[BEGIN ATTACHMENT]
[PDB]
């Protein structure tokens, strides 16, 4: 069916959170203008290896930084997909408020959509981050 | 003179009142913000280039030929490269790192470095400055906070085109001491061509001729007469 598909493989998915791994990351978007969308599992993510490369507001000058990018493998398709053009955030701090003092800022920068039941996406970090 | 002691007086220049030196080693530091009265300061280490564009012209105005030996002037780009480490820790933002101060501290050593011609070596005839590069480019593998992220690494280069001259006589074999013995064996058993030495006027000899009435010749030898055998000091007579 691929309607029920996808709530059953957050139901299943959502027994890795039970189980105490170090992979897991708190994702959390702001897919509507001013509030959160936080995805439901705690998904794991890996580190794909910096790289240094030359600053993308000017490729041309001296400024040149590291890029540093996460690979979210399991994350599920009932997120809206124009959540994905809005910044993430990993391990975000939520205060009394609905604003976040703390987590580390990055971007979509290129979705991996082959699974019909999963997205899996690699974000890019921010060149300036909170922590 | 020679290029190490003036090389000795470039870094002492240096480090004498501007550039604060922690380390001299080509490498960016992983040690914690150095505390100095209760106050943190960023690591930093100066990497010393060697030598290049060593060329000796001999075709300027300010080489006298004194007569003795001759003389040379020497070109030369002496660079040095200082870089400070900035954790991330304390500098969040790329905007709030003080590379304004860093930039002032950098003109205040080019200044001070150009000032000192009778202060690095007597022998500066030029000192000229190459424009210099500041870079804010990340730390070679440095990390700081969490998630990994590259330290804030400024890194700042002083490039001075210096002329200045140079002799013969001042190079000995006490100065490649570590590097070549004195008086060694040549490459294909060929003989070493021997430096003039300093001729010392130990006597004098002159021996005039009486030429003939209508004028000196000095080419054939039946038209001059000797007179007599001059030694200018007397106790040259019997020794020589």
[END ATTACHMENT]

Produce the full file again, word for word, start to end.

[PDB]
């Protein structure tokens, strides 16, 4: 069916959170203008290896930084997909408020959509981050 | 003179009142913000280039030929490269790192470095400055906070085109001491061509001729007469 598909493989998915791994990351978007969308599992993510490369507001000058990018493998398709053009955030701090003092800022920068039941996406970090 | 002691007086220049030196080693530091009265300061280490564009012209105005030996002037780009480490820790933002101060501290050593011609070596005839590069480019593998992220690494280069001259006589074999013995064996058993030495006027000899009435010749030898055998000091007579 691929309607029920996808709530059953957050139901299943959502027994890795039970189980105490170090992979897991708190994702959390702001897919509507001013509030959160936080995805439901705690998904794991890996580190794909910096790289240094030359600053993308000017490729041309001296400024040149590291890029540093996460690979979210399991994350599920009932997120809206124009959540994905809005910044993430990993391990975000939520205060009394609905604003976040703390987590580390990055971007979509290129979705991996082959699974019909999963997205899996690699974000890019921010060149300036909170922590 | 020679290029190490003036090389000795470039870094002492240096480090004498501007550039604060922690380390001299080509490498960016992983040690914690150095505390100095209760106050943190960023690591930093100066990497010393060697030598290049060593060329000796001999075709300027300010080489006298004194007569003795001759003389040379020497070109030369002496660079040095200082870089400070900035954790991330304390500098969040790329905007709030003080590379304004860093930039002032950098003109205040080019200044001070150009000032000192009778202060690095007597022998500066030029000192000229190459424009210099500041870079804010990340730390070679440095990390700081969490998630990994590259330290804030400024890194700042002083490039001075210096002329200045140079002799013969001042190079000995006490100065490649570590590097070549004195008086060694040549490459294909060929003989070493021997430096003039300093001729010392130990006597004098002159021996005039009486030429003939209508004028000196000095080419054939039946038209001059000797007179007599001059030694200018007397106790040259019997020794020589």